David Bourget (Western Ontario)
David Chalmers (ANU, NYU)
Rafael De Clercq
Jack Alan Reynolds
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Dissertation, Indiana University, HPS (2003)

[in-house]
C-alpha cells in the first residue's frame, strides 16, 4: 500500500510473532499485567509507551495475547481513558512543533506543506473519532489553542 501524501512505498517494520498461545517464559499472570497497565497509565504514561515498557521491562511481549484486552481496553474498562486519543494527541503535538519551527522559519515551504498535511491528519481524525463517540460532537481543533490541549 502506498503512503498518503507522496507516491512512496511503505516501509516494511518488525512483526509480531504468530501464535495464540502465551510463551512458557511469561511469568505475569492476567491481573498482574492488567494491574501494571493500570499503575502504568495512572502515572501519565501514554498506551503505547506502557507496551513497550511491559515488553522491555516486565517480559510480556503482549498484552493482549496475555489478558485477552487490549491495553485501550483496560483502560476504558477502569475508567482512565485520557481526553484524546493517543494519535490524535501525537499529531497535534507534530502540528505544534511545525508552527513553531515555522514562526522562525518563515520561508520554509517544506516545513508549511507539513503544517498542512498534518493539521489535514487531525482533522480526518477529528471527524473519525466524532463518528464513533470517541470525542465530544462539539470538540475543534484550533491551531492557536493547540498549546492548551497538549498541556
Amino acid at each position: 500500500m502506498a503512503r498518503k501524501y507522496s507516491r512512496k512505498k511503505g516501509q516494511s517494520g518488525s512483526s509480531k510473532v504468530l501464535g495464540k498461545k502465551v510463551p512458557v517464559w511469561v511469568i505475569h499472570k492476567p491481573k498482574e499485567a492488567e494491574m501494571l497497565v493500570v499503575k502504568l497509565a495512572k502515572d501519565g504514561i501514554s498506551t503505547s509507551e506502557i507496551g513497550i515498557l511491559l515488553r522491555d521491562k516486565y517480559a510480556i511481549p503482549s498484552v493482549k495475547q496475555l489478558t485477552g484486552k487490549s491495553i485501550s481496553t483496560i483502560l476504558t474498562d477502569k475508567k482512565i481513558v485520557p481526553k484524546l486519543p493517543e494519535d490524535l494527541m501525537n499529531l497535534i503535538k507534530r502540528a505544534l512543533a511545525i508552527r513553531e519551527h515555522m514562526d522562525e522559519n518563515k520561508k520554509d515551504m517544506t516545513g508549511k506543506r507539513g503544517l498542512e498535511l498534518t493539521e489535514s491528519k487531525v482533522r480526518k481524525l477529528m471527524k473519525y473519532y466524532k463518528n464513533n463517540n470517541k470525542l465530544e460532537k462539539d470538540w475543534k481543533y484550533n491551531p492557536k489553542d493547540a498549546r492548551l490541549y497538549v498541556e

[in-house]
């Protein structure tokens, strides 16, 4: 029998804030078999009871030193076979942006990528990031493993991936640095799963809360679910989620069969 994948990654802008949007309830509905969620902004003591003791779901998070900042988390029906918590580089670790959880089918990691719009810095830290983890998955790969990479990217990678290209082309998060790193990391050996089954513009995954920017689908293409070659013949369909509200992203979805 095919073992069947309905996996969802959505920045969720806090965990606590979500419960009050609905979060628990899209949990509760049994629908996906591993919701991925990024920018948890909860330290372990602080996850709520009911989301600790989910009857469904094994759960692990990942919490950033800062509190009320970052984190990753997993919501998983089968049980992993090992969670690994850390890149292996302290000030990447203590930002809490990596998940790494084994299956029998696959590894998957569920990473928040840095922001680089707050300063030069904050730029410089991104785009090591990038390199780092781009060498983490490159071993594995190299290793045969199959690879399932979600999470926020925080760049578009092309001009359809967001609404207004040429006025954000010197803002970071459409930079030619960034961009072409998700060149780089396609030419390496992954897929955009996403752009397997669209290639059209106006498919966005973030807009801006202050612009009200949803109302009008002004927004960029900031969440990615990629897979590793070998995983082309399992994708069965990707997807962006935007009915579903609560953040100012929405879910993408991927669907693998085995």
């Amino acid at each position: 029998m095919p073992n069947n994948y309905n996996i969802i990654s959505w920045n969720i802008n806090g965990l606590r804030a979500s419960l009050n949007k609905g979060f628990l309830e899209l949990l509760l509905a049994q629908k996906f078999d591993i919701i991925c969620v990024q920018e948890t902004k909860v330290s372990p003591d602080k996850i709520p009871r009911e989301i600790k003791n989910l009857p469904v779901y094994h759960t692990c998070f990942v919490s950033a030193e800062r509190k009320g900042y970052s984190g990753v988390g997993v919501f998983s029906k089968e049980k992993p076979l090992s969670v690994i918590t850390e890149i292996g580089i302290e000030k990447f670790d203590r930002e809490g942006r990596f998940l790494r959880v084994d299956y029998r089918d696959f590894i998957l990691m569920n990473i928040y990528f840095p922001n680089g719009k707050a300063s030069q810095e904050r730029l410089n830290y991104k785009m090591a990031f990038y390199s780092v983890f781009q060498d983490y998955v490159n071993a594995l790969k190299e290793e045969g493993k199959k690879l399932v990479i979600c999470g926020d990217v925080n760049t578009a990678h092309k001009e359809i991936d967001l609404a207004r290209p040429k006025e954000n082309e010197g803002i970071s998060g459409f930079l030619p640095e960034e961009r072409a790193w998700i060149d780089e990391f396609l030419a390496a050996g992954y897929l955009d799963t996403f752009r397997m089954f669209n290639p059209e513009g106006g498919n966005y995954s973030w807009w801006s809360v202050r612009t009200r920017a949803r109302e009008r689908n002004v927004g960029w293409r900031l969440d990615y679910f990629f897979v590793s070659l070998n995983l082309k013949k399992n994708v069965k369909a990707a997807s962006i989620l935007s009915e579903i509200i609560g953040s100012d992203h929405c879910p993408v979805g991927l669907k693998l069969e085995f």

There are two fundamentally distinct kinds of biological theorizing. "Formal biology" focuses on the relations, captured in formal laws, among mathematically abstracted properties of abstract objects. Population genetics and theoretical mathematical ecology, which are cases of formal biology, thus share methods and goals with theoretical physics. "Compositional biology," on the other hand, is concerned with articulating the concrete structure, mechanisms, and function, through developmental and evolutionary time, of material parts and wholes. Molecular genetics, biochemistry, developmental biology, and physiology, which are examples of compositional biology, are in serious need of philosophical attention. For example, the very concept of a "part" is understudied in both philosophy of biology and philosophy of science. ;My dissertation is an attempt to clarify the distinction between formal biology and compositional biology and, in so doing, provide a clear philosophical analysis, with case studies, of compositional biology. Given the social, economic, and medical importance of compositional biology, understanding it is urgent. For my investigation, I draw on the philosophical fields of metaphysics and epistemology, as well as philosophy of biology and philosophy of science. I suggest new ways of thinking about some classic philosophy of science issues, such as modeling, laws of nature, abstraction, explanation, and confirmation. I hint at the relevance of my study of two kinds of biological theorizing to debates concerning the disunity of science
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